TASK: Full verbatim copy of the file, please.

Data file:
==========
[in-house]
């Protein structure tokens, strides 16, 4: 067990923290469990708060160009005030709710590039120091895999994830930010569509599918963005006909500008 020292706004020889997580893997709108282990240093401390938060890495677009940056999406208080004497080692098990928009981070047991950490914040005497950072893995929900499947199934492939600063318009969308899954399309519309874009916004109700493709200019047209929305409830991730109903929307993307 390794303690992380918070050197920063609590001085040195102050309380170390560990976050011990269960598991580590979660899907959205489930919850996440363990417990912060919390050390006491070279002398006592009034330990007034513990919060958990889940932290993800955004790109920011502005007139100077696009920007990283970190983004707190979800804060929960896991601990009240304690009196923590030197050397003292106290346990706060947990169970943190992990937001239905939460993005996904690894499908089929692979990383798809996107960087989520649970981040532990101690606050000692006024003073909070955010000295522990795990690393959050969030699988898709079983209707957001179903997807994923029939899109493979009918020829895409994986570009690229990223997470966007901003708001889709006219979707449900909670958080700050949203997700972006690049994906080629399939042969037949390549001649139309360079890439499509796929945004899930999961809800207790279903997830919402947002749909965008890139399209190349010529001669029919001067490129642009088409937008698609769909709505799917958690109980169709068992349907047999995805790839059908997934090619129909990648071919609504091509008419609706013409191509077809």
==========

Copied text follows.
[in-house]
């Protein structure tokens, strides 16, 4: 067990923290469990708060160009005030709710590039120091895999994830930010569509599918963005006909500008 020292706004020889997580893997709108282990240093401390938060890495677009940056999406208080004497080692098990928009981070047991950490914040005497950072893995929900499947199934492939600063318009969308899954399309519309874009916004109700493709200019047209929305409830991730109903929307993307 390794303690992380918070050197920063609590001085040195102050309380170390560990976050011990269960598991580590979660899907959205489930919850996440363990417990912060919390050390006491070279002398006592009034330990007034513990919060958990889940932290993800955004790109920011502005007139100077696009920007990283970190983004707190979800804060929960896991601990009240304690009196923590030197050397003292106290346990706060947990169970943190992990937001239905939460993005996904690894499908089929692979990383798809996107960087989520649970981040532990101690606050000692006024003073909070955010000295522990795990690393959050969030699988898709079983209707957001179903997807994923029939899109493979009918020829895409994986570009690229990223997470966007901003708001889709006219979707449900909670958080700050949203997700972006690049994906080629399939042969037949390549001649139309360079890439499509796929945004899930999961809800207790279903997830919402947002749909965008890139399209190349010529001669029919001067490129642009088409937008698609769909709505799917958690109980169709068992349907047999995805790839059908997934090619129909990648071919609504091509008419609706013409191509077809």